Invalidating and refreshing the cache As specified in the requirements, we do not need to refresh the cache immediately when there was a write to the markers database. Since not all markers from the database are included on the map, and we have some additional challenges (see section below), it is impractical to trigger a cache refresh each time there has been a change that might affect some markers, since it can happen from many different places and in different circumstances. Thus, we instead periodically refresh the cache once an hour (to guarantee the requirement), and in addition, focus on the most important event that requires a cache refresh. This event is easy to detect in the application and happens at most a few times per day: a new marker is inserted into the database.
To ensure the load on the system refreshing the cache is not too high, we use a queue with a rate limit of 2 tasks per hour. An hourly cron-job triggers a refresh (which is one of 2 refreshs each hour), and when a new marker is inserted, we trigger an additional refresh. In practice, this compromise works very well - it keeps the cache updated after the main events, guarantees an update every hour, and keeps the load on the system reasonably low. In our case, a full cache refresh takes about 8 seconds to complete, during which the system stays fully responsive. Each zoom level’s cache is updated after another, so the time span in which a cache will be empty is very short (approximately 20ms), which is an acceptable value in our use case.
Cache resource needs If we have
N markers overall (on the full globe), we need to store at most
17*N cache items, as we have 17 zoom levels. In practice, as the markers are densely clustered in small areas, the total number of cache items in all caches is about
2*N in our case. The smaller the zoom level (i.e., the more far out we are zoomed), the less cache items we store in the cache, as more markers are clustered together. If we assume an average cache value size (the length of the stringified JSON as described above) of 250 characters (which seems to be reasonable in our case) and a string size of 1 Byte per character, we need to store about
2 * N * 250 Bytes of cache values (plus additional Redis-internal data structures for the sorted sets along with their scores). If we have a Redis instance with 1GB of RAM, and we assume that the Redis internals take less than 100 Bytes per cache item, this works out to allow about
N <= 1,400,000 markers. Even if the markers are not clustered at all, and we need to store all
17*N cache items, this still allows for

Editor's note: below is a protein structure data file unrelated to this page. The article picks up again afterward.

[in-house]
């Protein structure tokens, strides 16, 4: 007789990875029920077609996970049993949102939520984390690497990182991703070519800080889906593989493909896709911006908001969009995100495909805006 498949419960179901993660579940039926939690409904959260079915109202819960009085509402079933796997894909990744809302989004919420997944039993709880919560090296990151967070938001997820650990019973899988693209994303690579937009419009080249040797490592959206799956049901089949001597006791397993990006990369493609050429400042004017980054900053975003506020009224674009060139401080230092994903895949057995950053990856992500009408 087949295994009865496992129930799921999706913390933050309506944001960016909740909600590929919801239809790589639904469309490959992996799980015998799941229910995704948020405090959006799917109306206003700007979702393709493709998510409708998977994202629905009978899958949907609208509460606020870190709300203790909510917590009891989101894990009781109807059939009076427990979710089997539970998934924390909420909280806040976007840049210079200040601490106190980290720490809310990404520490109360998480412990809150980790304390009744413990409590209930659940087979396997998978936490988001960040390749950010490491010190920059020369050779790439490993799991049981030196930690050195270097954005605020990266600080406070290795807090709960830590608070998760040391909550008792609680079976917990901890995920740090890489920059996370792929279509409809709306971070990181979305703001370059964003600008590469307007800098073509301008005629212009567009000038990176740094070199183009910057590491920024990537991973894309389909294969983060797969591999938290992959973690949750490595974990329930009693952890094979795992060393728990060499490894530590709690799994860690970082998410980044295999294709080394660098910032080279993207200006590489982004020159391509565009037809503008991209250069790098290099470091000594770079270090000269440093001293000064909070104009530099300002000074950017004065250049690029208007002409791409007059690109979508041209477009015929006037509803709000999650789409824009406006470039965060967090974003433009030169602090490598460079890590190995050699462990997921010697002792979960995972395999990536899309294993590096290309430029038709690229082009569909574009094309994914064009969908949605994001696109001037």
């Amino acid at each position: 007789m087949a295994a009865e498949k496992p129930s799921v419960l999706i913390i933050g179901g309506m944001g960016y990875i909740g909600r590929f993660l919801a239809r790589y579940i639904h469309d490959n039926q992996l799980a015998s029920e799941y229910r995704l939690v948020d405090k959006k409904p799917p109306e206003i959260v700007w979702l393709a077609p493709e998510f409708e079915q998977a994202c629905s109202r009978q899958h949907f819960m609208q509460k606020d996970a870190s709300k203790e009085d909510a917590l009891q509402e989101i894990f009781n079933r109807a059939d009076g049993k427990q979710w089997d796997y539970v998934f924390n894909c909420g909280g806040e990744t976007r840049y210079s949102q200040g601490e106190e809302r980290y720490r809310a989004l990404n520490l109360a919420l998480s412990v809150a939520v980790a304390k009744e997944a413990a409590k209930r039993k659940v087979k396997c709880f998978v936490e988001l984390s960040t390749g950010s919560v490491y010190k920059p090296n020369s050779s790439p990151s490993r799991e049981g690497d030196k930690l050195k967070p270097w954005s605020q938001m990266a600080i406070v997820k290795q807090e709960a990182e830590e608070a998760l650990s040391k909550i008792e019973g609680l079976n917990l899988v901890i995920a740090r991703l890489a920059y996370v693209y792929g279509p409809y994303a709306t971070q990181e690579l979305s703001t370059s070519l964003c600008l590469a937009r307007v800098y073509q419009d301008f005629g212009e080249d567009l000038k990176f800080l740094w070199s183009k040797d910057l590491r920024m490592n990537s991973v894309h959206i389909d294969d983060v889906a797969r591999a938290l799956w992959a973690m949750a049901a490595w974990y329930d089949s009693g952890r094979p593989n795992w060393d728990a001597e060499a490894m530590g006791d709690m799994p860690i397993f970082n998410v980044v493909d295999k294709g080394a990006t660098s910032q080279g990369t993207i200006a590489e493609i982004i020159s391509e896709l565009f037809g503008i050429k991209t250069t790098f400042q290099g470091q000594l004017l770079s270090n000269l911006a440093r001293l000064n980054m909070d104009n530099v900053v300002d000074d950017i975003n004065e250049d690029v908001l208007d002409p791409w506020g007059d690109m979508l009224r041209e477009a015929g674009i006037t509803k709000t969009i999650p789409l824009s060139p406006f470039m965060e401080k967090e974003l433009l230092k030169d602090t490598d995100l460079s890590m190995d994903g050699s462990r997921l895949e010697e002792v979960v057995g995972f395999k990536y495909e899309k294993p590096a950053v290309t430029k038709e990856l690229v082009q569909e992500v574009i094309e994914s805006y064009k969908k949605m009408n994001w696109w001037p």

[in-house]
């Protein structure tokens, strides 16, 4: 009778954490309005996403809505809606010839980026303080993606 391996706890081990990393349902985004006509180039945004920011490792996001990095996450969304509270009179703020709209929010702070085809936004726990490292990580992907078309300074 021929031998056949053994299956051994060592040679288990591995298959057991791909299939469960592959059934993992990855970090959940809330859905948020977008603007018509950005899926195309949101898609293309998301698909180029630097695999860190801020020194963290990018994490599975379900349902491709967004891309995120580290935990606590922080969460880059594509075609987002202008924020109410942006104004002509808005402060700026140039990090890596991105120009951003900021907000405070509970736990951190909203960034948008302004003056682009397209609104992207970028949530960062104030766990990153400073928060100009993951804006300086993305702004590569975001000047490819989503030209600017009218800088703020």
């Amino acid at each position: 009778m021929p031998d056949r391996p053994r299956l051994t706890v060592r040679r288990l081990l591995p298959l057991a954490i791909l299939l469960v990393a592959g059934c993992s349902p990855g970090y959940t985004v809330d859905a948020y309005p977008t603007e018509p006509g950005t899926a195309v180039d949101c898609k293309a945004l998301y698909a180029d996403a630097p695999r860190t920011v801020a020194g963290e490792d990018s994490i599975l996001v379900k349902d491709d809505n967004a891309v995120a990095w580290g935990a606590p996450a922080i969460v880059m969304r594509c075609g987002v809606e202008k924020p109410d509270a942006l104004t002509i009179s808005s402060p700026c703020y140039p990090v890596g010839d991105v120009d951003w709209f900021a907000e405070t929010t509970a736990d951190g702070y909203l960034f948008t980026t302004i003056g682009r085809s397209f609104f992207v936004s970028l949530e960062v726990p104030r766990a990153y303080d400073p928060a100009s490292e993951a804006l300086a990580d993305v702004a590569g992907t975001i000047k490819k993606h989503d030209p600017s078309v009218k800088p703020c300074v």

N <= 160k cached items, which is much more than we need. According to the Redis FAQ, a Redis instance can handle upto
2^32 > 4 billion keys, so this is not the limiting factor.
Thus, we can conclude that a 1GB Redis instance will suffice until we have significantly (~100x) more markers.
Enriching Markers (Step 2) #
After receiving a list of clusters and markers from the cache, we need to enrich the markers with data from the database before they are delivered to the client. For that, we filter the list of cache items to only include the single markers, map them to their respective ids and then fetch all markers from the database having these ids.
Note that this database query is much faster than the database query in the old implementation. Previously, all markers in the given bounding box were fetched and then clustered. When zooming far out, the number of markers contained in the bounding box is very large, but the number of markers that are delivered to the client after clustering is very little (since most markers are included in a cluster). Thus, by retrieving the clusters and markers from the cache first, and only then fetching the few single markers that are not included in a cluster from the database, we have a much smaller result from the database.
Delivering the Result (Step 3) #
After fetching clusters and markers from the cache, enriching the markers with additional data from the database, we can return the mix of clusters and enriched markers back to the client. Other than the source of where the clusters are coming from, this step does not differ from the previous implementation. However, the time taken to get to this step is much smaller than before.
Apart from the basic solution discussed above, there were some unique challenges I faced in our particular use case. They might not all apply to your case, but you might face some version of them, so I will describe below how I solved them.
Converting the Bounding Box to Center + Radius #
As of this writing, 6.0.10 is the latest stable Redis release version. This version does not support the GEOSEARCH command, which could be used to retrieve cache items in a bounding box. Instead, I use GEORADIUS to query the cache, which expects a center and a radius in meters and then returns all cache items in the resulting circle.
As a workaround, when given the bounding box by the client, I first calculate the maximum distance from the center to the corners of the bounding box (note that the distance in meters from the center to any corner is not necessarily the same). For this, I use the haversine formula that gives me the distance between two points on a sphere, given their coordinates. The maximum distance from the center to the corners is the radius I need to use in the GEORADIUS query such that the result includes all cache items in the bounding box. As a post-processing step, I remove the markers that are not within the bounding box (but within the circle), colored in red in the following illustration:
Aggregated Cluster Availability #